Isatis tinctoria, also called woad (/ˈwoʊd/), dyer’s woad, or glastum, is a flowering plant in the family Brassicaceae. It is occasionally known as Asp of Jerusalem. Woad is also the name of a blue dye produced from the leaves[2] of the plant. Woad is native to the steppe and desert zones of the Caucasus, Central Asia to eastern Siberia and Western Asia (per Hegi[3]) but is now also found in southeastern and Central Europe and western North America.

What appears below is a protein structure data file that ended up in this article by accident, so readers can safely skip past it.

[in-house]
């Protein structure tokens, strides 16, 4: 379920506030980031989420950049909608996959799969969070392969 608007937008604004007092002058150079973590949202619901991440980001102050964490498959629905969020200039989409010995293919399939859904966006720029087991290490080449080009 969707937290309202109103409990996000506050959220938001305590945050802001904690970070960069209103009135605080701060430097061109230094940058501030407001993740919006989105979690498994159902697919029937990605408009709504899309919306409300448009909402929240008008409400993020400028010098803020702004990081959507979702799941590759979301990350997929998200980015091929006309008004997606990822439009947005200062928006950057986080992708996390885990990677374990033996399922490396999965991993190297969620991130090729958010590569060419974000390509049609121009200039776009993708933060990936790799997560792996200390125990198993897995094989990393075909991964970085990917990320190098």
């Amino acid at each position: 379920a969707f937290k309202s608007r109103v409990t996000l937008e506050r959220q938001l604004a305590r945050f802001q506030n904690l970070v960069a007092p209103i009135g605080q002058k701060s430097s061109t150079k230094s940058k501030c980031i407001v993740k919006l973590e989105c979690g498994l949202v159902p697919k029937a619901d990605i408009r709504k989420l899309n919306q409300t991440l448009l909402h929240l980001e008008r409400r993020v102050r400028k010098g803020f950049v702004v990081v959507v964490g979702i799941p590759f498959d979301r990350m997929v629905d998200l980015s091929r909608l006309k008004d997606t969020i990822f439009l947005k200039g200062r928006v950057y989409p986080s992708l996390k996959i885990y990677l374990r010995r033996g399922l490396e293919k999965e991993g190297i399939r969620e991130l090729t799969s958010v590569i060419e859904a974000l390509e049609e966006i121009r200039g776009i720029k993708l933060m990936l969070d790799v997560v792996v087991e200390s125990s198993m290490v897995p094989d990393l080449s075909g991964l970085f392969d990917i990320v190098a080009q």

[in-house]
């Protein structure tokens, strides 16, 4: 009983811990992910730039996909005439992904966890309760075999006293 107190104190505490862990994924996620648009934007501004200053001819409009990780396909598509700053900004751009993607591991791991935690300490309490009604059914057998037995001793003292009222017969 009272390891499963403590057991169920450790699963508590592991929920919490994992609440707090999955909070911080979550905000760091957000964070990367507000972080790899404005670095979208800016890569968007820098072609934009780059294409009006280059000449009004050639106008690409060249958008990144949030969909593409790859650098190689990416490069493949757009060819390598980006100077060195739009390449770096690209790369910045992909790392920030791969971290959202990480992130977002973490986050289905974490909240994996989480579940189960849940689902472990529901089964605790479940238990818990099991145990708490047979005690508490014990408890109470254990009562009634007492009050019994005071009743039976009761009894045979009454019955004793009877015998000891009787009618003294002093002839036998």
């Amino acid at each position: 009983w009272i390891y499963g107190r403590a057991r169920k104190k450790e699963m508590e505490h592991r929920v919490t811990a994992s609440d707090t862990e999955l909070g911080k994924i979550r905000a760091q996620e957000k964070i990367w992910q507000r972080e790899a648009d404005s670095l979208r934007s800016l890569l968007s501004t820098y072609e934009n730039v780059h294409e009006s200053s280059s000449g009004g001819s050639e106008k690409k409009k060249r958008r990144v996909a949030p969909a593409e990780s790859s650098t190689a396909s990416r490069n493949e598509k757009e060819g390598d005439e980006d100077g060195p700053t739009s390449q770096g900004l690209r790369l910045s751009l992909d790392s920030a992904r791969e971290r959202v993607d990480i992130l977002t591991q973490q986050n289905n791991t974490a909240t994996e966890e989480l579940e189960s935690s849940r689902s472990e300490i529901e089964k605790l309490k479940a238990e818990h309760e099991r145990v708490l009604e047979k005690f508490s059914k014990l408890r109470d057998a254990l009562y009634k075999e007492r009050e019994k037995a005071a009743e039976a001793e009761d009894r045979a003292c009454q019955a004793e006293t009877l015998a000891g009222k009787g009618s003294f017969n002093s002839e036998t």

Since ancient times, woad was an important source of blue dye and was cultivated throughout Europe, especially in Western and Southern Europe. In medieval times there were important woad-growing regions in England, Germany and France. Towns such as Toulouse became prosperous from the woad trade. Woad was eventually replaced by the more colorfast Indigofera tinctoria and, in the early 20th century, both woad and Indigofera tinctoria were replaced by synthetic blue dyes. Woad has been used in traditional Chinese medicine for centuries. There has also been some revival of the use of woad for craft purposes.